Perhaps more importantly, it is informative; his observations provide us with undeniable information to file in the departments of kidnapping, the Taliban, Afghanistan, Pakistan, foreign correspondence, etc.

Further, I was compelled by several passages. I found myself flagging several lines. The beginning, middle and end of his story clearly stood out to him, and, as a result, they are clear to us readers. We do not have to read overwritten sentences. He gave us a story and some thoughts on the side.

Altogether, I applaud the Times for publishing the story the way it did: in full, in the first person, with multimedia, on the front page.

I wonder what Rohde or the Times will do to promote this story more. Will Rohde expand it or incorporate it into a book? Maybe. Will the Times nominate it for a Pulitzer? Probably. Will the story be made into a movie? I wouldn't rule it out.

Friday, October 23, 2009

Highlights from this Sunday's Times (10/18/09)

Rohde in Afghanistan in 2007. (Tomas Munita for The New York Times)

- David Rohde on his kidnapping by the Taliban in Afghanistan, which occurred after he attempted to interview a Taliban commander (see also parts 2, 3, 4 and 5, as well as the epilogue)
- Javier C. Hernandez on Nasim Akhtar, a Queens elementary school nurse
- Dexter Filkins on Gen. Stanley McChrystal's leadership of the American forces in Afghanistan

Monday, October 12, 2009

Highlights from this Sunday's Times (10/11/09)

Meat. (Mitchell Feinberg for The New York Times)

- Jonathan Safran Foer on eating, and not eating, meat
- Doug Stanton on Washington Post reporter David Finkel's new book, "The Good Soldiers"
- N. R. Kleinfield on twin blondes from Ohio who can't find journalism jobs in New York

Monday, October 5, 2009

Highlights from this Sunday's Times (10/4/09)

Haneen and Karim in Palestine. (Uriel Sinai/Getty, for The New York Times)

- Samantha M. Shapiro on efforts to uphold a "Sesame Street" program in the West Bank
- Michael Moss on the burger that gave E. coli to Stephanie Smith, 22, of Cold Spring, Minn.
- Charles V. Bagli on Sam Chang, a high school dropout who has established major wealth and 37 low-price hotels in New York City

Friday, October 2, 2009

Highlights from this Sunday's Times (9/27/09)

Richard Meier's On Prospect Park building. (Piotr Redlinsky for The New York Times)

- Christine Haughney on the peculiar dynamics of a mostly vacant new glass-based apartment building in Brooklyn designed by the starchitect Richard Meier
- Alexandra Fuller on Boulder, Utah, an anomaly in the land of the Latter Day Saints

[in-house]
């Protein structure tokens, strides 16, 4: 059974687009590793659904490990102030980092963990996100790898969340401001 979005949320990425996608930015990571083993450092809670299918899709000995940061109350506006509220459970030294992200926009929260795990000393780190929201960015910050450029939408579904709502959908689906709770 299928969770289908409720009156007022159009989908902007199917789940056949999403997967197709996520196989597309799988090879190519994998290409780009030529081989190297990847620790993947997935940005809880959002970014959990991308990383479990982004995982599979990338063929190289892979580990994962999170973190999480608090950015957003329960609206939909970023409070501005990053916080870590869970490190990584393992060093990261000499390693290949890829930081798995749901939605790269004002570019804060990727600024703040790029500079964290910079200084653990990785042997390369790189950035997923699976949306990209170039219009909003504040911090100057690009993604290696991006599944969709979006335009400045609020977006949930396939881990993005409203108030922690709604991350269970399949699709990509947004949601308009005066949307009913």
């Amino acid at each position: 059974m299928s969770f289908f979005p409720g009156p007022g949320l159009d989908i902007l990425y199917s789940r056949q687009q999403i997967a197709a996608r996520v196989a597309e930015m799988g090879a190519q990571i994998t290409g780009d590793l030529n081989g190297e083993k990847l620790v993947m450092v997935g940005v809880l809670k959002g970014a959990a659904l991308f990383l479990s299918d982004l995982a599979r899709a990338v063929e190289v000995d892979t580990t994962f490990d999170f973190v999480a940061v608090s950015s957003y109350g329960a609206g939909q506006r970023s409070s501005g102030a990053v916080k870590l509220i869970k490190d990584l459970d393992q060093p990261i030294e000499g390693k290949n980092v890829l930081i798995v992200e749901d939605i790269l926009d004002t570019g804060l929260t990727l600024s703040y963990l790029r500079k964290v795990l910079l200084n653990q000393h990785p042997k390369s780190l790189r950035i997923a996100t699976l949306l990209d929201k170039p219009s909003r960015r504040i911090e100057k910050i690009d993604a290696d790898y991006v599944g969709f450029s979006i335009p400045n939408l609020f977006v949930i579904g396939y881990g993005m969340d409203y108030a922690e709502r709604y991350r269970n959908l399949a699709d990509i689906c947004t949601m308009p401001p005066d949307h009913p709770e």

- Alex Williams on the late musician and writer Jim Carroll's roller-coaster life, which ended a few weeks ago

A higher standard

Dave Kindred makes the case for improved storytelling in one of sports journalism’s fundamental practices, the game story.

Although a staple of sports coverage, when crafted poorly, the game story contains some of the worst sentences found in print or online. (Believe me, on multiple occasions, I have been a guilty party.) However, Kindred searches for a higher standard, something that strives beyond “the numbing monotone of play-by-play” and delivers memorable prose.

Some have criticized Kindred’s column as idyllic – yes, deadline realities might prevent the application of some suggestions – but no one can argue the piece’s basic premise: Readers are interested in evocative storytelling. They want “to see” and “to feel” an event and have its importance analyzed.

I am glad Kindred referenced The Washington Post’s Chico Harlan. Before studying Harlan’s work on the Washington Nationals beat, I had never considered the game story to be a “chapter” in a team’s narrative. (In fact, I questioned the game story's existence, as I wrote here.) I considered the game story to be about a single event, making myself reliant upon play-by-play that choked my copy. For the longest time, I failed to include narrative elements to make my pieces entertaining as well as informative. Basically, my copy was boring.

Storytelling has a place. No matter the assignment, the medium or the deadline, if a writer crafts something memorable from the seemingly mundane, then he or she has served readers well. To this day, I try to include “something different” in each of my stories – whether it be a scene recreation, action or a creative turn of phrase – if only to push myself. Of course, I sometimes fail. Of course, I have a lot to learn. But we should all want to grow. Each assignment presents an opportunity to do so.

Nieman establishes daily blog on narrative

A screen shot of the blog.

The Nieman Foundation for Journalism at Harvard University announced the establishment of its Nieman Storyboard blog today. Andrea Pitzer, editor of Nieman's Narrative Digest Web site, wrote in an e-mail to people on the Digest e-mail list that the Storyboard blog is "a new site providing a daily dose of narrative for readers."

I look forward to keeping up with the Storyboard and citing it here where appropriate.

Sunday, September 27, 2009

The Big Picture